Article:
Quick-Test Tweezers Ease Electronics Diagnosis

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Economical New Device Checks and Measures Small Components or Circuits With Just One Touch

Quick-Test Tweezers simplify identification and testing.

This is an example of a small instrument with a big impact on debugging, work flow and quality control

A compact, lightweight digital meter integrated with comfort-grip tweezers allows fast, precise measurements of small components and circuits.

Newly introduced Quick-Test Tweezers simplify quality assurance inspections of incoming circuit boards or loose components, as well as troubleshooting and production checks by electronic manufacturers. Two models of the versatile tweezers are the latest additions from Aven, Inc., a Michigan supplier of high-performance electronic and optical inspection tools.

"Quick-Test Tweezers are an economical, handy replacement for bulky LCR multi-meters," says Mike Shahpurwala, president and marketing director at Aven. "These value-priced instruments allow one-touch identification and testing of SMDs, as well as short-circuit diagnosis or PCB extraction."

Because surface mount devices usually are tiny and lack wire leads, they're harder to test and identify than conventional components. The newest battery-powered tweezers are a practical solution, and also can check traditional components with wire leads too short to insert in test terminals.

One-hand use allows note-taking while checking a component's impedance (inductance, capacitance and resistance), testing its diode polarity or measuring currents in operating circuits. The AutoScan model immediately recognizes whether a component is a capacitor or resistor, with no mode change needed.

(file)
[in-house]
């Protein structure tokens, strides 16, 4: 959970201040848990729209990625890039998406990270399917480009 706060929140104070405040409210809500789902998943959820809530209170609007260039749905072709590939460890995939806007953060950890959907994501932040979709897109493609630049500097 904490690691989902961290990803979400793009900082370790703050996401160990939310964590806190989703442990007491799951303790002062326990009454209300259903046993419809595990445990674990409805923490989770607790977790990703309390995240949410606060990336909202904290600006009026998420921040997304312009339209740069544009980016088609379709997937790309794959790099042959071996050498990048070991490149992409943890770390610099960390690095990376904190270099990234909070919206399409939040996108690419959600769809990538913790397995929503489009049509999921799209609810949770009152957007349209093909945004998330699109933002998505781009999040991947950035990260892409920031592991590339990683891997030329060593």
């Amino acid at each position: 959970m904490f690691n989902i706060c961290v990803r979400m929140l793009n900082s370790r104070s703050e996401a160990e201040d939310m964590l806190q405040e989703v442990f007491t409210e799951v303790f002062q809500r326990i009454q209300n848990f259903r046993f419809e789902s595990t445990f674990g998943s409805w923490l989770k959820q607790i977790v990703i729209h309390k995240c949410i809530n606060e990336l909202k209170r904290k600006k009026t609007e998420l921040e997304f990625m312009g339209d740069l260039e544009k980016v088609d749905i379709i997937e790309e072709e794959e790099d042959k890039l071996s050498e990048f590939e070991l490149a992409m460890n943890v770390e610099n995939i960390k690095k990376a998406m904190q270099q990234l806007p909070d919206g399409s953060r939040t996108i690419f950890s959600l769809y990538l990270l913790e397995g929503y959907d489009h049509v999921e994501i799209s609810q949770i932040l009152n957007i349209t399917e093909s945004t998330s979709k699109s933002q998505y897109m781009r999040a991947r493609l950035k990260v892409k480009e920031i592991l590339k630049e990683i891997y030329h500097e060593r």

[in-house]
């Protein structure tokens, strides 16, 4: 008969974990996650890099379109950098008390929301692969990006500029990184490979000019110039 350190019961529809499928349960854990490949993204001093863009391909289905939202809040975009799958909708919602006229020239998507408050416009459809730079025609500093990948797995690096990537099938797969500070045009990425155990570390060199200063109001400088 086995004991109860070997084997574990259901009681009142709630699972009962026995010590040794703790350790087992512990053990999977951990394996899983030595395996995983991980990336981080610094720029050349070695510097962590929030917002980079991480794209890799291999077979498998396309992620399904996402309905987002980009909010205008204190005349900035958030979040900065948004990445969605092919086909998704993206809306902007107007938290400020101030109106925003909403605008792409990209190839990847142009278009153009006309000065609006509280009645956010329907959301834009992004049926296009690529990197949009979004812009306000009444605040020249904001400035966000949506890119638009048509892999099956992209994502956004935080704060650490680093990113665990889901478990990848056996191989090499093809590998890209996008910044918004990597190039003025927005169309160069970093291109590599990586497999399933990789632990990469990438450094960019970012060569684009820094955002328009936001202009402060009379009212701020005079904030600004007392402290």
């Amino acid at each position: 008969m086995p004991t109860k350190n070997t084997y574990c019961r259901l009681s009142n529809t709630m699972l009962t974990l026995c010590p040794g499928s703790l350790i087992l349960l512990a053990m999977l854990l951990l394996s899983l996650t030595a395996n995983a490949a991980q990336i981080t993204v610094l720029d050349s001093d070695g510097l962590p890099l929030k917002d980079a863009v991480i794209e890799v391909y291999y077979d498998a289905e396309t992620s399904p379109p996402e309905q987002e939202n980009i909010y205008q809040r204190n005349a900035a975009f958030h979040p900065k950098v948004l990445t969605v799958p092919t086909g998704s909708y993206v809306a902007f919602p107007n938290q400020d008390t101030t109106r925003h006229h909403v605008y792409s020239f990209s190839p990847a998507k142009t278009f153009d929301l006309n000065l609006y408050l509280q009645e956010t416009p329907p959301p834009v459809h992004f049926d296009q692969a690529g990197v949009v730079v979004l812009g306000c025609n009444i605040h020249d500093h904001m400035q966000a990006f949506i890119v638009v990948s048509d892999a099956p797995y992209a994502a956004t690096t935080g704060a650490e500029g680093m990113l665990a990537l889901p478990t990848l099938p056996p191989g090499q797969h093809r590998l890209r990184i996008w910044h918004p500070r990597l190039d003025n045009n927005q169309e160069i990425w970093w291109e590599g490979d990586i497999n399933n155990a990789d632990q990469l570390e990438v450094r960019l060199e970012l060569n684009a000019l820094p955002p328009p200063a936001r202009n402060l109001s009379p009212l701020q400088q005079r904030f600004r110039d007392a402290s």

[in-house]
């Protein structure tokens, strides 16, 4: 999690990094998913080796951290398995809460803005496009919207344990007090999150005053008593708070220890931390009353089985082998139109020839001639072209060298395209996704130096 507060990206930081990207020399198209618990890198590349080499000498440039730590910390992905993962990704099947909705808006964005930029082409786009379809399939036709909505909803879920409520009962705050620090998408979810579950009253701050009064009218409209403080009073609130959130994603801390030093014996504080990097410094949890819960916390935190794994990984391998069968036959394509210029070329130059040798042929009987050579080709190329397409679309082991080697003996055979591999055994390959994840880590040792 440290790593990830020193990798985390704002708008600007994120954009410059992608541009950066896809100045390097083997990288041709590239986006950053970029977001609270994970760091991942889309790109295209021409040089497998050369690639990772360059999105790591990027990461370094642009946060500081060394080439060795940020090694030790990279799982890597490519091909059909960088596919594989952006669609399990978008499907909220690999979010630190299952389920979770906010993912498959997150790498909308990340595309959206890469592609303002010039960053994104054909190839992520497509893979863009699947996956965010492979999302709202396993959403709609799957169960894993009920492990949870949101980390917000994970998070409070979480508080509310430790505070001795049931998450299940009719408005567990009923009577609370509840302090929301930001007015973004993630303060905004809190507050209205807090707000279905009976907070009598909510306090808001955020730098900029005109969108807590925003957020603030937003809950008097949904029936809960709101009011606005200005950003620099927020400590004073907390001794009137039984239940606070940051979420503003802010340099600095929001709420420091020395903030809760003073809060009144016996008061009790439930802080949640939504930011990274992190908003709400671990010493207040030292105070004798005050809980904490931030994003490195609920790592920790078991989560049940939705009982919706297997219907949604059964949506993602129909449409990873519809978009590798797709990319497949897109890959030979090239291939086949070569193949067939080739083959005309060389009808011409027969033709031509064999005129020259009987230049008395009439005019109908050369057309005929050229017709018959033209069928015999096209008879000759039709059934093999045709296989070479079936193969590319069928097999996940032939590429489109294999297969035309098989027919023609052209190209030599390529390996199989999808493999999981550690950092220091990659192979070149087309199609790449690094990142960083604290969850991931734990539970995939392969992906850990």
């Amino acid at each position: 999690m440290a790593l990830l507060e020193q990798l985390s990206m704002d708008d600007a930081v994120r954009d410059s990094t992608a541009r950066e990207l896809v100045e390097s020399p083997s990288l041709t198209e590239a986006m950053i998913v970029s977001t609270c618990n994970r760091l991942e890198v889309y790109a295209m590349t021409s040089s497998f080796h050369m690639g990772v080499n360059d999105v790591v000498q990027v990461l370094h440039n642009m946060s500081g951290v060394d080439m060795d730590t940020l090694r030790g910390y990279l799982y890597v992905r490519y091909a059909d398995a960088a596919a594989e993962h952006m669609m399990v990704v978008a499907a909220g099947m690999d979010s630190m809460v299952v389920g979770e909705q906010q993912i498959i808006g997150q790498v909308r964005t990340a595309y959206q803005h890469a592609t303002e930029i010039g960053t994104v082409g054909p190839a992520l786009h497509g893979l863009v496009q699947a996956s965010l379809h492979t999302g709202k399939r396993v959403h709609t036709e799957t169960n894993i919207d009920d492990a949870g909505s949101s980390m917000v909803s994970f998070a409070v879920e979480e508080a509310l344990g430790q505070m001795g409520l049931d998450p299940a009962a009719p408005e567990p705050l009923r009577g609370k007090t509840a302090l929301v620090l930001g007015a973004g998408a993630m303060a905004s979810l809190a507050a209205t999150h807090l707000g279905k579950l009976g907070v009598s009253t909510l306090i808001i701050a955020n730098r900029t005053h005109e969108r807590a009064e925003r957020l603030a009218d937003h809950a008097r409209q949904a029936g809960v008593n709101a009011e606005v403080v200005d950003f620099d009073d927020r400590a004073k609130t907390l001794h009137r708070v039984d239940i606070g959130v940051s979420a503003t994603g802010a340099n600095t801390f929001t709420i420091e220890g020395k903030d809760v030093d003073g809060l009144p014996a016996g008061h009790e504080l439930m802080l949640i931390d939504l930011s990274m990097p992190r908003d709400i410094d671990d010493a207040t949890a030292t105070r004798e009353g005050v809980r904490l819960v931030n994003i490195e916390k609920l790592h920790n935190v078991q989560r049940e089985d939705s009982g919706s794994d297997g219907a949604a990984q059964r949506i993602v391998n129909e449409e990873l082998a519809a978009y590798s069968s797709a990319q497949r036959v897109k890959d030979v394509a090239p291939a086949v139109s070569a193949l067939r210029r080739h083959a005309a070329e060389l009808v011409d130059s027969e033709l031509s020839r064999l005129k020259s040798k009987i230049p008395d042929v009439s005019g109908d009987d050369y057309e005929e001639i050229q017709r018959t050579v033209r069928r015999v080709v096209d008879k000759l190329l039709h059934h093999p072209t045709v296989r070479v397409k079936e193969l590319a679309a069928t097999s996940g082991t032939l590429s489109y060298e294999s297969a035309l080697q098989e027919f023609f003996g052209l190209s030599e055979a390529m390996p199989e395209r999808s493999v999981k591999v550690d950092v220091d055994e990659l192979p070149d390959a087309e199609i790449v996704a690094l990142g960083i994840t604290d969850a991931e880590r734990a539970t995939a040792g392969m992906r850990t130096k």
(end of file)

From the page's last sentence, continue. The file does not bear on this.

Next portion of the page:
An oversize digital readout clearly shows the type of component , measurement result and test conditions. A bar graph displays an analog indicator of measured input.

Applications include electronics R&D, manufacturing, maintenance and training.

Quick-Test Tweezers are a value-priced adaptation of earlier-generation electronic testers that also combine mechanical and metering capabilities, according to the company. These are among practical features of the new models:                    

  • Accuracy matches or exceeds conventional professional devices.
  • Measures voltage and checks operation of printed circuit board (PCB).
  • Precise tips handle components as tiny as 0.3 millimeters.
  • AC or DC voltage measurements.
  • Displays active and reactive impedance components.
  • AutoScan model automatically identifies component and measures inductance, capacitance and resistance.
  • Light weight (under two ounces) and ergonomic design reduce fatigue or strain.
  • High-visibility bright yellow case makes tool easy to find.        
  • Long-lasting battery.

"This is an example of a small instrument with a big impact on debugging, work flow and quality control," says Shahpurwala at Aven. "Users say it's among the most useful items on electronic technicians' benches."

Aven, Inc. is a source of high-performance precision tools and optical inspection systems for industrial, scientific, research and education applications. Product lines include alignment tools, video inspection systems, magnifiers, precision knives, pliers and cutters, illumination equipment and other workbench solutions. An electronics innovator since 1983, Aven is located in a high-tech corridor of Southeast Michigan and is the parent company SharpVue, which designs and manufactures integrated digital microscope technology.

Visit Aven at Booth 2287 of MDM West, the Medical Design & Manufacturing Exposition in Anaheim, CA, from Feb. 10-12, 2009.

For more information, call Aven at (734) 973-0099 or see http://www.aveninc.com for a digital catalog and video demonstrations.

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